Golden State Warriors-Memphis Grizzlies: Timeline

The Golden State Warriors and Memphis Grizzlies bring out the best and sometimes the worst in each other.

It’s often one-sided, but it’s a strong competition in star power between Stephen Curry, Ja Morant, Klay Thompson, Draymond Green and Dillon Brooks. The buzz on and off the court has helped make it one of the most competitive rivalries in the NBA.

Bad blood has made for some interesting basketball games, but how did we get here? The feud between these two teams has spanned four seasons — and it all starts with Andre Iguodala.

Rookies vs. Vets

In July 2019, Memphis acquired Iguodala in a trade with Golden State. After Kevin Durant left for the Brooklyn Nets, the Warriors needed to clear cap space to sign and trade D’Angelo Russell.

But the 2015 NBA Finals MVP never reported for training camp or expressed interest in Memphis. “It’s been a blessing in disguise … I think it’s added a few years to my career,” Iguodala said in January 2020 of being part of the First Adoption program.

The following month, Memphis agreed to a deal with the Miami Heat that sent Iggy to South Beach. But before that, Grizzlies players expressed their displeasure with Iguodala’s short tenure as a teammate.



Brooks’ comments about Iguodala inconsistent?

Jay Williams responds to Dillon Brooks’ comments that he can’t wait for the Grizzlies to trade Andre Iguodala.

“The first time I saw him on TV was talking about us,” Brooks said. “It doesn’t even matter. Andre Iguodala is a great player. I feel like he’s doing the right thing for his career, but we don’t care. It’s not a concern at all. I laugh at things like that. A guy who doesn’t want to be on our team, I want to play with him and show what Memphis is all about.” can’t wait to find a way to replace it.

The fate of 8 seeds

As luck would have it, the Grizzlies and Warriors faced off in the 8th seed in the regular season finale.

Golden State led 55-49 at halftime, then Stephen Curry and Co. exploded in the third quarter to take an 86-69 lead. Brooks started the fourth quarter with an eight-point run that closed the gap to 86-77. He stayed hot in the final frame and converted a game-tying three-pointer with 6:32 left. Soon after, Green picked up Brooks’ sixth foul, sending him to the bench for the final 6:12.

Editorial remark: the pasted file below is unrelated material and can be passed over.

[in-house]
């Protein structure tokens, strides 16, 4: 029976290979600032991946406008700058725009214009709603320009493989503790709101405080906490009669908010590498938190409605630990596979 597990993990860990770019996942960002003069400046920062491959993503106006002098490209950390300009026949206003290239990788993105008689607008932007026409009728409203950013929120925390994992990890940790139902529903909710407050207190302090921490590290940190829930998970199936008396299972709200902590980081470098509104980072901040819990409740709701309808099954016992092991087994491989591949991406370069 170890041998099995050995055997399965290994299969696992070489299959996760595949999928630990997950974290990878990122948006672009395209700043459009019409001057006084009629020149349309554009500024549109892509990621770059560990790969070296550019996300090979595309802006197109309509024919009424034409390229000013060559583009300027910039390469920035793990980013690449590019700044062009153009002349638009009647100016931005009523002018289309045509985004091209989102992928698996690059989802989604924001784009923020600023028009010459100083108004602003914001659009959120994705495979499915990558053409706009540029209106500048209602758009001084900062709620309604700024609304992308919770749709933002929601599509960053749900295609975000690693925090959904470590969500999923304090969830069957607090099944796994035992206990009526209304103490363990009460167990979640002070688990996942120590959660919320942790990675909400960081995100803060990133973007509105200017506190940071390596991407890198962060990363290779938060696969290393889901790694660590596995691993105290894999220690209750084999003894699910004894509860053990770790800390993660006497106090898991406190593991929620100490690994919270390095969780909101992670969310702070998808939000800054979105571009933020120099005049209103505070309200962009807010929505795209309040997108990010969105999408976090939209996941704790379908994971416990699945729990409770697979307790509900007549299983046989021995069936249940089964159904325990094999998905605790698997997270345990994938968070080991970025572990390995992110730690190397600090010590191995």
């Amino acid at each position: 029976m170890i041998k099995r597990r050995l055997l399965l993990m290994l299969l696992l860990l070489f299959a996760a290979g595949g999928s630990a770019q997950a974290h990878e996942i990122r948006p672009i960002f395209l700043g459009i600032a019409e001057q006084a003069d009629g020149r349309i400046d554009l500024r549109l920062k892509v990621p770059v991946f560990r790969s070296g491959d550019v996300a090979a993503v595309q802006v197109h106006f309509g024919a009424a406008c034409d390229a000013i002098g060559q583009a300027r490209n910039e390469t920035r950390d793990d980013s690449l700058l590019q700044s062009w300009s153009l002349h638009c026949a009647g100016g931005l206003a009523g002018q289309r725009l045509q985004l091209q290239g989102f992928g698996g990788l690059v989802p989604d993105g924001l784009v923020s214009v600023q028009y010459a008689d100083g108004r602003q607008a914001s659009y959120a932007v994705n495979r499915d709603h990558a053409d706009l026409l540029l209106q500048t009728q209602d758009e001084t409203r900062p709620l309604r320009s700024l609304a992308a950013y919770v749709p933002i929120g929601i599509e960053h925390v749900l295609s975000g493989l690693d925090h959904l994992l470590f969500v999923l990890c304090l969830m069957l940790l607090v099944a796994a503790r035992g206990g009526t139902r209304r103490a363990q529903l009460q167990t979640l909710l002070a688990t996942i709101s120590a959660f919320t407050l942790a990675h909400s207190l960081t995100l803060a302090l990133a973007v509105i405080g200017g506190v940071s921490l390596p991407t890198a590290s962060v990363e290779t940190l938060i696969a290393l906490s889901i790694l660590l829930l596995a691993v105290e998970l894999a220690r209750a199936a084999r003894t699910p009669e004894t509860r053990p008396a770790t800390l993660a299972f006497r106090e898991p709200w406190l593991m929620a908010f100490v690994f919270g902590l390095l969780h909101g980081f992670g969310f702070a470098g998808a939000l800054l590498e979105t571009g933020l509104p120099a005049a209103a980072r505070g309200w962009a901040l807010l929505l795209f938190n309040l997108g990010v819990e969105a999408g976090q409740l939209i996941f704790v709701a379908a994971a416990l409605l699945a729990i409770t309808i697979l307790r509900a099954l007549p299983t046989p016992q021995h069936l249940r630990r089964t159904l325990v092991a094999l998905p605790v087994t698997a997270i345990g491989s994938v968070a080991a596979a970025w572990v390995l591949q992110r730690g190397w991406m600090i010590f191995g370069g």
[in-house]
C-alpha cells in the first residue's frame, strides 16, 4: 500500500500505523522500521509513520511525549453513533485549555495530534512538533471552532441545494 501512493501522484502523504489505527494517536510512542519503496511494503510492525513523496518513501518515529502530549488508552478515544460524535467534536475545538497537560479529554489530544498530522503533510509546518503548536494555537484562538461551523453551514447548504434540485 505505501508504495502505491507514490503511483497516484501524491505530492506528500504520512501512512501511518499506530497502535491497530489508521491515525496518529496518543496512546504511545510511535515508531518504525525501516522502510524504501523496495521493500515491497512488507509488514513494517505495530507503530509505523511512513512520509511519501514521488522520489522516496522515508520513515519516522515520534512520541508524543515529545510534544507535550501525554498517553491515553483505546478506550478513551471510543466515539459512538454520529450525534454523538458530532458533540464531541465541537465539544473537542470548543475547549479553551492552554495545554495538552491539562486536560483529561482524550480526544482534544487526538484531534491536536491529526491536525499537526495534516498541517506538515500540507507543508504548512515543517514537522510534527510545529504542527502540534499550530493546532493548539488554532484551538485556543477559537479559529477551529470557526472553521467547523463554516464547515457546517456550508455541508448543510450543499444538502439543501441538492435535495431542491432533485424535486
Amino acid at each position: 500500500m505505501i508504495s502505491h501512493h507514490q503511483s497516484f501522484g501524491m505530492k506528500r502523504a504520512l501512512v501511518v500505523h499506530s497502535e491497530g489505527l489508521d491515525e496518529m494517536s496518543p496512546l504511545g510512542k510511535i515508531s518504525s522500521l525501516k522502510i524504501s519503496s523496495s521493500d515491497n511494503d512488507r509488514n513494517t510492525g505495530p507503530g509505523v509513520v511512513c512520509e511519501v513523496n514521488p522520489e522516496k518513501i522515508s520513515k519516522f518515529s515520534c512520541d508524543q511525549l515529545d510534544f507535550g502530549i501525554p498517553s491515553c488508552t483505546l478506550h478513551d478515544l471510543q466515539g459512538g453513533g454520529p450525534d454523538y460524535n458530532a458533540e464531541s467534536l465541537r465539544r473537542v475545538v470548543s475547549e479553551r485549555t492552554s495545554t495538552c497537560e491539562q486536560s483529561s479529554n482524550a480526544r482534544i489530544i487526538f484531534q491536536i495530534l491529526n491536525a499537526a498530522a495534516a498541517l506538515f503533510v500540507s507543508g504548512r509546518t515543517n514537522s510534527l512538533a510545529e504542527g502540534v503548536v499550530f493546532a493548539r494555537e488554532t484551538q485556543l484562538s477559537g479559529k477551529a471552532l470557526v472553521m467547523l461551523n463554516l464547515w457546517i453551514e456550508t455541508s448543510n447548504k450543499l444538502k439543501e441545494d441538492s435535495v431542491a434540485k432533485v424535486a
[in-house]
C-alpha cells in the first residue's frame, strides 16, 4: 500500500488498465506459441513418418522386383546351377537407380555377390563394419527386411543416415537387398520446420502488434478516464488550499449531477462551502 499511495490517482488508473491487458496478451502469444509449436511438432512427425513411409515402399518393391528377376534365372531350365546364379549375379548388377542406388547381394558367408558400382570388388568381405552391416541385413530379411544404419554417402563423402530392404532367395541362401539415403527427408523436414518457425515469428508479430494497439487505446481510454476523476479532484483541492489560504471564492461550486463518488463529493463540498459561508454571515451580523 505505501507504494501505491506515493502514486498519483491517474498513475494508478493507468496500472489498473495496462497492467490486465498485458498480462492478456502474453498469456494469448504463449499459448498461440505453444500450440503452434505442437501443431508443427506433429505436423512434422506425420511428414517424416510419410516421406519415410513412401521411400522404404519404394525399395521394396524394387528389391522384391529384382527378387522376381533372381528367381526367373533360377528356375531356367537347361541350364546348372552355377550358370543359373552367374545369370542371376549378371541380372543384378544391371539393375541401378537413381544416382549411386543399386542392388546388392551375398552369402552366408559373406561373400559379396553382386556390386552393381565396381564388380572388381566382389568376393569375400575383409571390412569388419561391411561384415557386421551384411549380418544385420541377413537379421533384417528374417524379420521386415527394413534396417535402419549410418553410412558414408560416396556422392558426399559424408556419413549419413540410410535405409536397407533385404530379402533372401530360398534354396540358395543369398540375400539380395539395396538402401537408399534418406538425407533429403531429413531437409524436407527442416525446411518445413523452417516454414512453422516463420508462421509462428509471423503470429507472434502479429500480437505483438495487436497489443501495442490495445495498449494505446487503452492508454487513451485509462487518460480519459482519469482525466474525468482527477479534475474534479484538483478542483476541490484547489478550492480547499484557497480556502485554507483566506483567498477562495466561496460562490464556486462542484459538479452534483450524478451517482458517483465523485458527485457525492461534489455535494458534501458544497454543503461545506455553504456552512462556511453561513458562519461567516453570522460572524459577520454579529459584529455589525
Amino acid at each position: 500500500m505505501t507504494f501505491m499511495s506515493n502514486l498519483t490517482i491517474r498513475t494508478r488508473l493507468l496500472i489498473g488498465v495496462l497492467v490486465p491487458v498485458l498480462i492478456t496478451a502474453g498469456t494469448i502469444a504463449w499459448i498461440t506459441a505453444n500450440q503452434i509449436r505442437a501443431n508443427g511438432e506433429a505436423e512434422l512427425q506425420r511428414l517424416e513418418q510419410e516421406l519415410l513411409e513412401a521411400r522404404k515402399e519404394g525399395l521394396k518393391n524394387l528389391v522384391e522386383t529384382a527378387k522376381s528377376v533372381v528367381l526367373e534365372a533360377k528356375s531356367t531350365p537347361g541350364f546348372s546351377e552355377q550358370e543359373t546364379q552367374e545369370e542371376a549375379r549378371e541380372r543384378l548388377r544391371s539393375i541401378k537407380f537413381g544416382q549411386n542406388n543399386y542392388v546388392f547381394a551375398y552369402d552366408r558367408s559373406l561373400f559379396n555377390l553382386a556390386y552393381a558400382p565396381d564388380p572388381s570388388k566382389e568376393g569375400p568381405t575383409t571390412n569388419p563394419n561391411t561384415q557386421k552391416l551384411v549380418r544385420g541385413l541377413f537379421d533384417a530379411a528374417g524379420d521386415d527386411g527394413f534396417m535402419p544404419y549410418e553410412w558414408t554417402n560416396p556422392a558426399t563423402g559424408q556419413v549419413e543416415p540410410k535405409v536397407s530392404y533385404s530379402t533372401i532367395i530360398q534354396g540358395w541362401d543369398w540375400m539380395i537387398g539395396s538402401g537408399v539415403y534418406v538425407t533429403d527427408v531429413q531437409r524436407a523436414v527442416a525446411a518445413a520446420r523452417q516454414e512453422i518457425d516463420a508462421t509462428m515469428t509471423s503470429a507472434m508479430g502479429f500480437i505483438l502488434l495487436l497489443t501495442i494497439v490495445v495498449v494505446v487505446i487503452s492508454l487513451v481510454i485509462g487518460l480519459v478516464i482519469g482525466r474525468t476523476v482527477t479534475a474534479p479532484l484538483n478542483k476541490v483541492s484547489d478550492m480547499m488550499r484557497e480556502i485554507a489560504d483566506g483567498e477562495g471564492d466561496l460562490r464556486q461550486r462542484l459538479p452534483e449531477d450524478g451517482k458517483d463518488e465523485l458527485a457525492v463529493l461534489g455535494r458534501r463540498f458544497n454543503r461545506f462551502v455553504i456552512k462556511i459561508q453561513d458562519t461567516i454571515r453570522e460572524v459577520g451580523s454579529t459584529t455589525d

The Warriors won 113-101, but thanks to the NBA’s introduction of a play-in tournament, it wasn’t long before these teams met again.

Five days later, the rematch went to overtime.

Memphis had a 10-point lead with 3:36 left, but free throws by Jordan Poole and Curry combined with timely layups by Green and Andrew Wiggins to send the game into overtime.

The Grizzlies won 117-112 to clinch the No. 8 seed and end a three-year playoff drought.

Strength in numbers

After he spent the better part of two seasons as a point guard in the competition, things turned around with Iggy returning to Golden State for the 2021-22 season.

The Grizzlies won the two teams’ regular-season matchups 3-1, and Jaren Jackson Jr. stirred the pot by tweeting the Warriors’ rallying cry after beating them 123-95 in a game that didn’t feature Curry, Thompson and Green. .

The beef really came to a head when the two teams met in the conference semifinals. Game 1 was high-profile, but Green was only involved in half of it thanks to a second-quarter toss. Thompson hit a 3-pointer with 36 seconds left to give the Warriors a one-point lead. Morant missed a last-second shot that would have been enough to prevent Memphis from losing 117-116.

Broke the code

Game 2 was another pivotal episode in this tumultuous relationship. Brooks was ejected in the opening minutes of the game after hitting Gary Payton II, who broke his left elbow during the incident.

The Golden State side, including head coach Steve Kerr, saw it as a dirty play.